GREENVILLE, S.C. — Fifty years ago Sunday, a small plane carrying the great soul singer Otis Redding crashed in a lake near Madison, Wis., the town where I was born, killing him and all but one of his band members.
I was only 14 years old at the time (and living in Clemson, S.C.) and I never met Otis, but I played in an an R&B band in Macon, Ga., called the Underground Railroad that his widow, Zelma, managed back in 1975 and '76.
The band consisted of me — a skinny, curly-headed white boy from South Carolina — a trumpet player from Macon who had a red Afro; a bass player from Sarasota, Fla., who looked like Jesus; and four African-American guys who had defected from the bands of James Brown and Bobby Womack to seek their own fame and fortune.
Zelma had us set up to record an album, and we figured we were on our way to glory.
But egos got in the way. Half of the guys wanted to do disco — which was the hot new thing at the time. The other half, of which I was a part, wanted to do jazz-funk fusion.
The arguments got out of hand and Zelma eventually got frustrated and gave up on the idea. So we found ourselves playing backup for her other artists, such as Clarence Carter and Percy Sledge.
Zelma ran a record shop and owned a club downtown. She had a couple of sons — one named Dexter, about 17 at the time, who played bass, and the other, a boy of about 12 who everybody just called "Junior."
Junior aspired to be a guitar player, and he was getting pretty good at it. Every time I visited the record shop, he was playing his guitar. He used to like to watch me play, too, when we practiced at his mom's club. He would ask me questions about the chords I played. He was a really smart and an incredibly sincere and humble kid.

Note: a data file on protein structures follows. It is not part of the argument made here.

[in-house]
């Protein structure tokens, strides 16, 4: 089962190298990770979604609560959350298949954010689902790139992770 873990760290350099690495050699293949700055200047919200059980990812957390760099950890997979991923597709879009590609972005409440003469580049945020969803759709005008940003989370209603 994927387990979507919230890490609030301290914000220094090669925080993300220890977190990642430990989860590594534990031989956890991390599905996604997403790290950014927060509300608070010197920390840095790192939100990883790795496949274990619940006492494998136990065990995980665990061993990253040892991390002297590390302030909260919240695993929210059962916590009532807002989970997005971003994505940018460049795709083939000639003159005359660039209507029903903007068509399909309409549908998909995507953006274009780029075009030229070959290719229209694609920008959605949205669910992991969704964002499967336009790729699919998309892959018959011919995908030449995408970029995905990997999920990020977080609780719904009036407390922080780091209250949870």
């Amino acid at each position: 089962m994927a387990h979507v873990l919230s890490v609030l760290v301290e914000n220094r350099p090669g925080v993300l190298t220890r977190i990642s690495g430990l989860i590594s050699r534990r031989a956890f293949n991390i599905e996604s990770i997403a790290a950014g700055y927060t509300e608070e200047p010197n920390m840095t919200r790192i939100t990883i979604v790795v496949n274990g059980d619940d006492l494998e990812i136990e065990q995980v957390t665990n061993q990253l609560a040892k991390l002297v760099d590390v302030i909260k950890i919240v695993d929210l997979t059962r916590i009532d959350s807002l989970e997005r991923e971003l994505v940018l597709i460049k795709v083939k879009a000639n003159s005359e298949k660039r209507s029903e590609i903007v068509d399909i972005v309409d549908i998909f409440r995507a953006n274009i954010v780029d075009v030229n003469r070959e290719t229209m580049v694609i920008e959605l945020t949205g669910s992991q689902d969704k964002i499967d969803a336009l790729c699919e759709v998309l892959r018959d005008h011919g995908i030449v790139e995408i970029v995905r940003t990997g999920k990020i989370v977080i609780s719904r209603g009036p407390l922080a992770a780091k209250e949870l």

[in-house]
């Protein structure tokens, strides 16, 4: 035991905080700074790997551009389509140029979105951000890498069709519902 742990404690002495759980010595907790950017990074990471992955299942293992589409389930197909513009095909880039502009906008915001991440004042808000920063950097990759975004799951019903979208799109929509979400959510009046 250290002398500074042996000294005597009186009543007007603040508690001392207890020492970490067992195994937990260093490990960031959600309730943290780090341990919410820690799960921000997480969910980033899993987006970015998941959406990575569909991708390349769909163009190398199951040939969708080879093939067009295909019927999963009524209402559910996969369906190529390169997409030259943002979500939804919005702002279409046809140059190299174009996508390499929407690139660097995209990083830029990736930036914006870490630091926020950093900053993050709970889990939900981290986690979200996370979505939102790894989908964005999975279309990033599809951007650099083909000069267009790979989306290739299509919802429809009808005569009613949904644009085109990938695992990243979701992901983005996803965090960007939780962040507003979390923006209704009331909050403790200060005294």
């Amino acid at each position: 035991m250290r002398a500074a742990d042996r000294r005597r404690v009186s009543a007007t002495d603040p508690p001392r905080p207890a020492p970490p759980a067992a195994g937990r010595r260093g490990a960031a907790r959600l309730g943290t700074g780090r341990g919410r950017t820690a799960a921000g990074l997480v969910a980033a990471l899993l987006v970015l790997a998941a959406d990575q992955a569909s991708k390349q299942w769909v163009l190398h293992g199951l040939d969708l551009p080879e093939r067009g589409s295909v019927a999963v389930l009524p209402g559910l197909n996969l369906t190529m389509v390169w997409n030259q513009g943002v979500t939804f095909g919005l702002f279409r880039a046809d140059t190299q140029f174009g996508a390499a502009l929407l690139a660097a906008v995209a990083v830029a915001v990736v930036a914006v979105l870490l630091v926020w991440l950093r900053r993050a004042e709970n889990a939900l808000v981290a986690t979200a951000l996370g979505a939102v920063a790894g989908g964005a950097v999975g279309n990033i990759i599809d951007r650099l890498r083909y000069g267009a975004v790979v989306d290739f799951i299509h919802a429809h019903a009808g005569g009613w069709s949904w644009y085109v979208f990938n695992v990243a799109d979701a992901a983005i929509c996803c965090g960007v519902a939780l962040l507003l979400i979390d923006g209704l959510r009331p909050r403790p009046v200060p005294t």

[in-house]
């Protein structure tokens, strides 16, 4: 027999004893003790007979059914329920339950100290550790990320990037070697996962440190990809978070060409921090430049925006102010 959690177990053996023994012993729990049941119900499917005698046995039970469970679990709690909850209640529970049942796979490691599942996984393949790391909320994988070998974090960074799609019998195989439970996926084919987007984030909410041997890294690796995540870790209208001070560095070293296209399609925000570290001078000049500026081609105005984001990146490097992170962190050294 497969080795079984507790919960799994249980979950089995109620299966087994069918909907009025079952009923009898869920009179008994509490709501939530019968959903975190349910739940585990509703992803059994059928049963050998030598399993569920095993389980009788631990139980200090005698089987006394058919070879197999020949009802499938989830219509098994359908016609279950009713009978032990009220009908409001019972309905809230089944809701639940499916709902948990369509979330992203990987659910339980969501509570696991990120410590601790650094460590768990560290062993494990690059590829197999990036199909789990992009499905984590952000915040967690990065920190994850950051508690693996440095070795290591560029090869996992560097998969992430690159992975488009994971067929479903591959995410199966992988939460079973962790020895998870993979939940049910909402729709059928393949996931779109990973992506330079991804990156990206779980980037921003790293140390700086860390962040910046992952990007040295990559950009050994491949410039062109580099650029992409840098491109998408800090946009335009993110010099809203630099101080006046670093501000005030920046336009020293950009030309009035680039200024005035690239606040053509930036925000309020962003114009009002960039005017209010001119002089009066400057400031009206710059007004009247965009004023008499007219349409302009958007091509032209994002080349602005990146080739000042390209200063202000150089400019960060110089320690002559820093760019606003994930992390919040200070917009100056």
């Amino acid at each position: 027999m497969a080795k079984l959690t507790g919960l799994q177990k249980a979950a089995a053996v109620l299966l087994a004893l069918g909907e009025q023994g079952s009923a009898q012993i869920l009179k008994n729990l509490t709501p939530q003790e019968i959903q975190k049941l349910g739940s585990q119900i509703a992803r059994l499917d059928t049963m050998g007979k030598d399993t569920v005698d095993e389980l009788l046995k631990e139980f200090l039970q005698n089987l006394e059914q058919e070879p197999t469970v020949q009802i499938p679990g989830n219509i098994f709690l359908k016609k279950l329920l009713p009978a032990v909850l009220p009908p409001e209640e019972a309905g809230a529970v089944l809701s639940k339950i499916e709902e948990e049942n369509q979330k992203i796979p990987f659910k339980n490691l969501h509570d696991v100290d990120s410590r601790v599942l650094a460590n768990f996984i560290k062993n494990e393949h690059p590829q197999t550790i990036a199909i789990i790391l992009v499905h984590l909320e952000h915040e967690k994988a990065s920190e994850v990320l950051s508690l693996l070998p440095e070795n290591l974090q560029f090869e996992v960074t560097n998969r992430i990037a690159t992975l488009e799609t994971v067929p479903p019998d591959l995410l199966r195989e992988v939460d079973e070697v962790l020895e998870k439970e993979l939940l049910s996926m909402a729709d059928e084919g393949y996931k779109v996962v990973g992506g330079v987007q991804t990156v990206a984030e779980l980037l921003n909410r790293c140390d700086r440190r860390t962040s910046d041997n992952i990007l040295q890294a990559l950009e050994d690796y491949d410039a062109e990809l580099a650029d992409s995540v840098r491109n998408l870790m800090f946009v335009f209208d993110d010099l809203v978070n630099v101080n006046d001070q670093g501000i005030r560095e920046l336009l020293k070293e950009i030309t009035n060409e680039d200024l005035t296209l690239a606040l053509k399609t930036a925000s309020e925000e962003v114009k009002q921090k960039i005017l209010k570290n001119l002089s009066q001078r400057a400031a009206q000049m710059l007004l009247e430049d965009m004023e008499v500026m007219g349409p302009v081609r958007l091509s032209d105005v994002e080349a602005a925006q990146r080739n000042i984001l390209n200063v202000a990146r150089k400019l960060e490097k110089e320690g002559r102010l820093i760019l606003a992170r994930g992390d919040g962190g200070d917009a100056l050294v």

I think Junior still missed his daddy a lot, even though he had been very young when he died. I know his mother did.
Zelma was a strong-willed woman who wore huge earrings, spoke in the gravely voice of a well-seasoned blues singer and smoked an endless chain of cigarettes. But she would get teary-eyed whenever the subject of her late husband came up. There was a big hole in her life, and in Junior's. Dexter's too, I imagine, although I never got to know him very well.
The Underground Railroad eventually broke up, as bands do, without fulfilling its dream of fame and fortune. Dexter and Junior went on to put together their own band, and they recorded some albums, too, but I lost track of them.
Through the wonder of the Internet, I have found videos of them, and they're both still playing music — some of which is their daddy's music, too. He would be proud. Actually, he was a "Junior" himself, which makes the "Junior" I knew Otis Redding III.
Big O. continues to have a huge influence on music and on the lives of those who knew him. And I'll never forget my time around Ms. Zelma and the Little O.
Celebrate Otis Redding's life on this anniversary of his death by cranking up some of his music … and watching the tide roll away.
Follow Ron Barnett on Twitter: @RonBarnett999